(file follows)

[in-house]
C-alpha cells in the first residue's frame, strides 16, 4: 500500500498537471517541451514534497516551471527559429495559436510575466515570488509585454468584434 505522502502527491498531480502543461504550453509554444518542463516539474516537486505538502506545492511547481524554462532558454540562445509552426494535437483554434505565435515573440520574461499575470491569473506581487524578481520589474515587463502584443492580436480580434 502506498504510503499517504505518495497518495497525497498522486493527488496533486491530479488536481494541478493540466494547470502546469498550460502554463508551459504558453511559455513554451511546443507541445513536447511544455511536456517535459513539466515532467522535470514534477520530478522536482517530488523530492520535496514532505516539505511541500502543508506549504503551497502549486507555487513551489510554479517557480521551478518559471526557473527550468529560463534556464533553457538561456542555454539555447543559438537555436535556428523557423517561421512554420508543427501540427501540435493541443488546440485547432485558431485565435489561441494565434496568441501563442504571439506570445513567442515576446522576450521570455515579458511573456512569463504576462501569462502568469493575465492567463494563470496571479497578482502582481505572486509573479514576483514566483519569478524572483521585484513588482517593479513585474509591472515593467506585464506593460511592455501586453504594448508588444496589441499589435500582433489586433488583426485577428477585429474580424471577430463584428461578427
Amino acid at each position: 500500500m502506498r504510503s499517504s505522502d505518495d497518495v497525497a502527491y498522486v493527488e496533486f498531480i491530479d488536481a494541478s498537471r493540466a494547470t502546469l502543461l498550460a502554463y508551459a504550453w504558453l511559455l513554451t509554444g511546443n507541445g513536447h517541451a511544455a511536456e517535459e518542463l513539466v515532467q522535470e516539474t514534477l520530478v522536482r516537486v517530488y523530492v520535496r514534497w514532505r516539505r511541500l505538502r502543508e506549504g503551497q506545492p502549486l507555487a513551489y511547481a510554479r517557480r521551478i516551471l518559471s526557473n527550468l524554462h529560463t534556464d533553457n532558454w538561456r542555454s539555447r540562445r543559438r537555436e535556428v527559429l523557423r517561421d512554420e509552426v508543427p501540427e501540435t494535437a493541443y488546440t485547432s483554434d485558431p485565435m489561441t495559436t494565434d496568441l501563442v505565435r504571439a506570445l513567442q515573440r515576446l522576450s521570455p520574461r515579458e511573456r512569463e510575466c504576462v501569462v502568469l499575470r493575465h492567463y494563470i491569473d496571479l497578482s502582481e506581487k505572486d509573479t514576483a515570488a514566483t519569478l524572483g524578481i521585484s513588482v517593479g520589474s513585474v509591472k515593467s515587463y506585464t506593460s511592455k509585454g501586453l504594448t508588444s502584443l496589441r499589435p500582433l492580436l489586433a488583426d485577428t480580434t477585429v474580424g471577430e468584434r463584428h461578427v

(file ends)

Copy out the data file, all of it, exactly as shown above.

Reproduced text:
[in-house]
C-alpha cells in the first residue's frame, strides 16, 4: 500500500498537471517541451514534497516551471527559429495559436510575466515570488509585454468584434 505522502502527491498531480502543461504550453509554444518542463516539474516537486505538502506545492511547481524554462532558454540562445509552426494535437483554434505565435515573440520574461499575470491569473506581487524578481520589474515587463502584443492580436480580434 502506498504510503499517504505518495497518495497525497498522486493527488496533486491530479488536481494541478493540466494547470502546469498550460502554463508551459504558453511559455513554451511546443507541445513536447511544455511536456517535459513539466515532467522535470514534477520530478522536482517530488523530492520535496514532505516539505511541500502543508506549504503551497502549486507555487513551489510554479517557480521551478518559471526557473527550468529560463534556464533553457538561456542555454539555447543559438537555436535556428523557423517561421512554420508543427501540427501540435493541443488546440485547432485558431485565435489561441494565434496568441501563442504571439506570445513567442515576446522576450521570455515579458511573456512569463504576462501569462502568469493575465492567463494563470496571479497578482502582481505572486509573479514576483514566483519569478524572483521585484513588482517593479513585474509591472515593467506585464506593460511592455501586453504594448508588444496589441499589435500582433489586433488583426485577428477585429474580424471577430463584428461578427
Amino acid at each position: 500500500m502506498r504510503s499517504s505522502d505518495d497518495v497525497a502527491y498522486v493527488e496533486f498531480i491530479d488536481a494541478s498537471r493540466a494547470t502546469l502543461l498550460a502554463y508551459a504550453w504558453l511559455l513554451t509554444g511546443n507541445g513536447h517541451a511544455a511536456e517535459e518542463l513539466v515532467q522535470e516539474t514534477l520530478v522536482r516537486v517530488y523530492v520535496r514534497w514532505r516539505r511541500l505538502r502543508e506549504g503551497q506545492p502549486l507555487a513551489y511547481a510554479r517557480r521551478i516551471l518559471s526557473n527550468l524554462h529560463t534556464d533553457n532558454w538561456r542555454s539555447r540562445r543559438r537555436e535556428v527559429l523557423r517561421d512554420e509552426v508543427p501540427e501540435t494535437a493541443y488546440t485547432s483554434d485558431p485565435m489561441t495559436t494565434d496568441l501563442v505565435r504571439a506570445l513567442q515573440r515576446l522576450s521570455p520574461r515579458e511573456r512569463e510575466c504576462v501569462v502568469l499575470r493575465h492567463y494563470i491569473d496571479l497578482s502582481e506581487k505572486d509573479t514576483a515570488a514566483t519569478l524572483g524578481i521585484s513588482v517593479g520589474s513585474v509591472k515593467s515587463y506585464t506593460s511592455k509585454g501586453l504594448t508588444s502584443l496589441r499589435p500582433l492580436l489586433a488583426d485577428t480580434t477585429v474580424g471577430e468584434r463584428h461578427v